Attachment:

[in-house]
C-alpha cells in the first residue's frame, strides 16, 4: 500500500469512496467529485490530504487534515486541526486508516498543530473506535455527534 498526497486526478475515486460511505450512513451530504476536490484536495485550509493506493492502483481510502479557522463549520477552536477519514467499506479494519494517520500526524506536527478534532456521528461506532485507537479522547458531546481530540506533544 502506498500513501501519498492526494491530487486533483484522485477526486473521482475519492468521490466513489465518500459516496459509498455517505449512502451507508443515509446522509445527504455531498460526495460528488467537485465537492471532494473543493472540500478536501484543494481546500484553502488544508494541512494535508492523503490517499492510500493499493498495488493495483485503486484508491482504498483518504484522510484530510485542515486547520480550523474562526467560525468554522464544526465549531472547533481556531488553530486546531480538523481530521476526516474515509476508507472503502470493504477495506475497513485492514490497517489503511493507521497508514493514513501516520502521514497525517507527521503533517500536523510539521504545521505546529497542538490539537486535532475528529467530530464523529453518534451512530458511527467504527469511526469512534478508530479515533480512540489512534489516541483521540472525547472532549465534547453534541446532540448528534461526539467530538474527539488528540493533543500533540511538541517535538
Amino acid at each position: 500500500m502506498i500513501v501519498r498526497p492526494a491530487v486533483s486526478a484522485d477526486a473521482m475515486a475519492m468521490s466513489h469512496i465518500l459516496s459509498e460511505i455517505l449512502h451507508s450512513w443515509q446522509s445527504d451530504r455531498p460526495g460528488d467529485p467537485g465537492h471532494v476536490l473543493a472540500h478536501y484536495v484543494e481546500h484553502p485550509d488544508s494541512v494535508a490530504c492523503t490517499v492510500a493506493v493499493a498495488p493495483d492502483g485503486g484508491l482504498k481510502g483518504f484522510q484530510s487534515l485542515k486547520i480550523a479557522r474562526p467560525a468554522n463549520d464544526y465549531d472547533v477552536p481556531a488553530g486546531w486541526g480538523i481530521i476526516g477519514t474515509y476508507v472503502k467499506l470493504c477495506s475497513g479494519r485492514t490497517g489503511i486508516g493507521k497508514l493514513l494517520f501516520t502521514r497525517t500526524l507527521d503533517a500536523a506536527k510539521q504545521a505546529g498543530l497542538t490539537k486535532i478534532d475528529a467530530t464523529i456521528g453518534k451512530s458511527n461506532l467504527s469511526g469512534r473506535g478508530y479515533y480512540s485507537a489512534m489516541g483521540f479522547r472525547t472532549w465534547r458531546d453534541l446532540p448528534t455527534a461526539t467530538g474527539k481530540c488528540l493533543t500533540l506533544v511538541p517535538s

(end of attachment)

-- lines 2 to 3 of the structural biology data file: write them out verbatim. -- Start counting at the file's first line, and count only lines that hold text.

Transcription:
C-alpha cells in the first residue's frame, strides 16, 4: 500500500469512496467529485490530504487534515486541526486508516498543530473506535455527534 498526497486526478475515486460511505450512513451530504476536490484536495485550509493506493492502483481510502479557522463549520477552536477519514467499506479494519494517520500526524506536527478534532456521528461506532485507537479522547458531546481530540506533544 502506498500513501501519498492526494491530487486533483484522485477526486473521482475519492468521490466513489465518500459516496459509498455517505449512502451507508443515509446522509445527504455531498460526495460528488467537485465537492471532494473543493472540500478536501484543494481546500484553502488544508494541512494535508492523503490517499492510500493499493498495488493495483485503486484508491482504498483518504484522510484530510485542515486547520480550523474562526467560525468554522464544526465549531472547533481556531488553530486546531480538523481530521476526516474515509476508507472503502470493504477495506475497513485492514490497517489503511493507521497508514493514513501516520502521514497525517507527521503533517500536523510539521504545521505546529497542538490539537486535532475528529467530530464523529453518534451512530458511527467504527469511526469512534478508530479515533480512540489512534489516541483521540472525547472532549465534547453534541446532540448528534461526539467530538474527539488528540493533543500533540511538541517535538
Amino acid at each position: 500500500m502506498i500513501v501519498r498526497p492526494a491530487v486533483s486526478a484522485d477526486a473521482m475515486a475519492m468521490s466513489h469512496i465518500l459516496s459509498e460511505i455517505l449512502h451507508s450512513w443515509q446522509s445527504d451530504r455531498p460526495g460528488d467529485p467537485g465537492h471532494v476536490l473543493a472540500h478536501y484536495v484543494e481546500h484553502p485550509d488544508s494541512v494535508a490530504c492523503t490517499v492510500a493506493v493499493a498495488p493495483d492502483g485503486g484508491l482504498k481510502g483518504f484522510q484530510s487534515l485542515k486547520i480550523a479557522r474562526p467560525a468554522n463549520d464544526y465549531d472547533v477552536p481556531a488553530g486546531w486541526g480538523i481530521i476526516g477519514t474515509y476508507v472503502k467499506l470493504c477495506s475497513g479494519r485492514t490497517g489503511i486508516g493507521k497508514l493514513l494517520f501516520t502521514r497525517t500526524l507527521d503533517a500536523a506536527k510539521q504545521a505546529g498543530l497542538t490539537k486535532i478534532d475528529a467530530t464523529i456521528g453518534k451512530s458511527n461506532l467504527s469511526g469512534r473506535g478508530y479515533y480512540s485507537a489512534m489516541g483521540f479522547r472525547t472532549w465534547r458531546d453534541l446532540p448528534t455527534a461526539t467530538g474527539k481530540c488528540l493533543t500533540l506533544v511538541p517535538s